I’ve promised myself that I would write for the longest time, and it seems that one distraction leads to another. Then months pass. So, now that I have a natural break in submitting resumes and doing other projects, I find myself thinking about the future.
I guess the inspiration for these thoughts comes from my attempt to jump start my job hunt. As I review my qualifications in search of the perfect position, I think back to my most substantial employment success. This was a position as Management Representative in the Philippines. The specifics of the position were to carry through a project to raise a 150-person office to readiness for ISO certification for quality, environmental, and occupational health and safety management.
I have to admit that this job was more enjoyable than I had anticipated. Everything boiled down to getting people to write down what they did, and then defining how to measure their performance against what they said that they did. It all made sense, reducing everything down to inputs, processes, products, and target “customers”, both internal and external. Not everything could be boiled down to this sort of “widget making”, but a lot could.
Next month it will be ten years ago from when I flew out of Warsaw on my way to Manila. Back then, companies like the Arab partner that the firm I worked for was trying to collaborate with were convinced that they needed to work with firms that had gone through ISO certification, so there was a demand at that time. Then of course the economic meltdown happened, and roles like mine disappeared. Major projects vanished or were streamlined. A proposed extension of my position fell by the wayside as the need to certify an office in Abu Dhabi was no longer there. I learned a lot, but I could find no other takers for the skills I picked up in achieving my success, no matter how valuable they appeared to be.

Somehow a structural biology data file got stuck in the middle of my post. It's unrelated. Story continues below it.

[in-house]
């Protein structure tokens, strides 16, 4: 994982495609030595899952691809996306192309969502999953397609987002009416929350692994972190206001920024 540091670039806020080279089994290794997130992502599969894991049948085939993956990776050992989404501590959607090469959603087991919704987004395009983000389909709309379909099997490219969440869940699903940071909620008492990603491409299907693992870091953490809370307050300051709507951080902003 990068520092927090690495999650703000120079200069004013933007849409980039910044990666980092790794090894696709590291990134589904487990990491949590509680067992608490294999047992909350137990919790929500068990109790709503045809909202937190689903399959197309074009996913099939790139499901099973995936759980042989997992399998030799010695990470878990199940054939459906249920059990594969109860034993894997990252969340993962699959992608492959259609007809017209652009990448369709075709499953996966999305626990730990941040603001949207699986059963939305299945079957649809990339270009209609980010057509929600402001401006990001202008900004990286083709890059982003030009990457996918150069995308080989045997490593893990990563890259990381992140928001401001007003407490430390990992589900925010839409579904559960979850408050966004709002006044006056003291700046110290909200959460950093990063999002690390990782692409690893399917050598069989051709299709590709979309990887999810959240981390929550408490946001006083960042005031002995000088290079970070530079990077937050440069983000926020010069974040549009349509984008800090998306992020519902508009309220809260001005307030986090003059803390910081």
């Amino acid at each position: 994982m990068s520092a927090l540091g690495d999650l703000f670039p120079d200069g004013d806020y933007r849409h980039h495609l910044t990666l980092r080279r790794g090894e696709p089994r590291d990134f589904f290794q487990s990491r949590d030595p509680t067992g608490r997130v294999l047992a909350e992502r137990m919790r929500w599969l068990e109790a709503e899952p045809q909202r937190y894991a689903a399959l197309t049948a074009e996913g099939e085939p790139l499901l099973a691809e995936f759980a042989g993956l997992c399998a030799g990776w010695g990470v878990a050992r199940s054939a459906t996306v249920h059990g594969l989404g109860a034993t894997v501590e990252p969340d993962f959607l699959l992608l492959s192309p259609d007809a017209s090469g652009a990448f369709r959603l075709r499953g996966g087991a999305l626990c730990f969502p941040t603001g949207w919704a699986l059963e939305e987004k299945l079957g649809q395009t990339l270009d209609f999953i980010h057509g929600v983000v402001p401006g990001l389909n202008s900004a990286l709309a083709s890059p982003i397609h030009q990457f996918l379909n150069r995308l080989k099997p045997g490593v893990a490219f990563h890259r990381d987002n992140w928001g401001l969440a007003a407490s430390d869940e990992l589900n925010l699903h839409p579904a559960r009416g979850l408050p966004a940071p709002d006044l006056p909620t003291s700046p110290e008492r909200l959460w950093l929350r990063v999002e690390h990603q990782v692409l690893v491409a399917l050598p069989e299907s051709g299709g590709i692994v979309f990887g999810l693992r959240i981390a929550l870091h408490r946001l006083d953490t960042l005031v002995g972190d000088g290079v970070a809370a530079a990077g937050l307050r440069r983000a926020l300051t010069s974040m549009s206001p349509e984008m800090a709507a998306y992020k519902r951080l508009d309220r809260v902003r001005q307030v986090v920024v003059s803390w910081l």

Fast forward a decade. Today, the long-term job market operates under the shadow of the next major innovation, one that is going to utterly disrupt economies, values, and even the very essence of what it means to be human. That innovation is automation.
Robot factories are, of course, nothing new. The automotive industry started replacing line workers with robots back in the 1970s. As a result, whole neighborhoods in Detroit became abandoned as formerly prosperous whites fled to the suburbs and beyond. The disruption was easily blamed on racial politics, on riots and tanks rolling down Gratiot and Grand River, the city’s key arterials. Plants were closed as work moved overseas and into the Sun Belt, into new plants that were fitted with these earliest implements of automation.
In a related development, website developers and content providers have slowly replaced the printing industry, as e-books replace the paperback, and newspapers go from stacks of newsprint to online. Films and news programming migrated to YouTube. Alternative media grew out of the ease at which such content could be put online. Even the Russian government found it all too easy to develop effective disinformation campaigns that could be used to successfully influence American politics. Money wasn’t a factor anymore in the global newsroom and the competitive discussion over hearts and minds. All that was required to change perceptions was imagination and the ability to speak English.